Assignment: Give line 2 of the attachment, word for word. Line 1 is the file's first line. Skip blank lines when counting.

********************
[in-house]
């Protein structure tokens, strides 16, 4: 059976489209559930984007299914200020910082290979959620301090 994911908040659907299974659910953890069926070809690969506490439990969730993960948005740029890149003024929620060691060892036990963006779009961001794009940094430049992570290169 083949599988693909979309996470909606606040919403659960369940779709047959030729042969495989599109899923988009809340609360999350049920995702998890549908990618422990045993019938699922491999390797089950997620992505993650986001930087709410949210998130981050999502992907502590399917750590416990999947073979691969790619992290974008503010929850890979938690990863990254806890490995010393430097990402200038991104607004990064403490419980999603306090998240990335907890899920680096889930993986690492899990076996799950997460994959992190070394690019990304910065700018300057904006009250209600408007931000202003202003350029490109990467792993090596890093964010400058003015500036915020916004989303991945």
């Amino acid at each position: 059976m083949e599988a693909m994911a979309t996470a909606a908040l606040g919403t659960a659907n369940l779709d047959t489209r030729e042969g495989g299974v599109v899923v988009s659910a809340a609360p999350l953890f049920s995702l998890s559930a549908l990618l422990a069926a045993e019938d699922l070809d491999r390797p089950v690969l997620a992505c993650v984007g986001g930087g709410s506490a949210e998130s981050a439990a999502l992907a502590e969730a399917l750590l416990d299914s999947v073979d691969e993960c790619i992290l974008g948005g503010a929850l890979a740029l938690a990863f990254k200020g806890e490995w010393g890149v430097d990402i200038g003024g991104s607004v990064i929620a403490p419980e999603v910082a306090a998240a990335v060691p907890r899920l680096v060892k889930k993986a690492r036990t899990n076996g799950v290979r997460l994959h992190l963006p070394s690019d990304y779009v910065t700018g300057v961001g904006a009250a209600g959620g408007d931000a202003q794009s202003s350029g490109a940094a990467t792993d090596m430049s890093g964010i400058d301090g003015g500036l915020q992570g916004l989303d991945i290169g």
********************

């Protein structure tokens, strides 16, 4: 059976489209559930984007299914200020910082290979959620301090 994911908040659907299974659910953890069926070809690969506490439990969730993960948005740029890149003024929620060691060892036990963006779009961001794009940094430049992570290169 083949599988693909979309996470909606606040919403659960369940779709047959030729042969495989599109899923988009809340609360999350049920995702998890549908990618422990045993019938699922491999390797089950997620992505993650986001930087709410949210998130981050999502992907502590399917750590416990999947073979691969790619992290974008503010929850890979938690990863990254806890490995010393430097990402200038991104607004990064403490419980999603306090998240990335907890899920680096889930993986690492899990076996799950997460994959992190070394690019990304910065700018300057904006009250209600408007931000202003202003350029490109990467792993090596890093964010400058003015500036915020916004989303991945």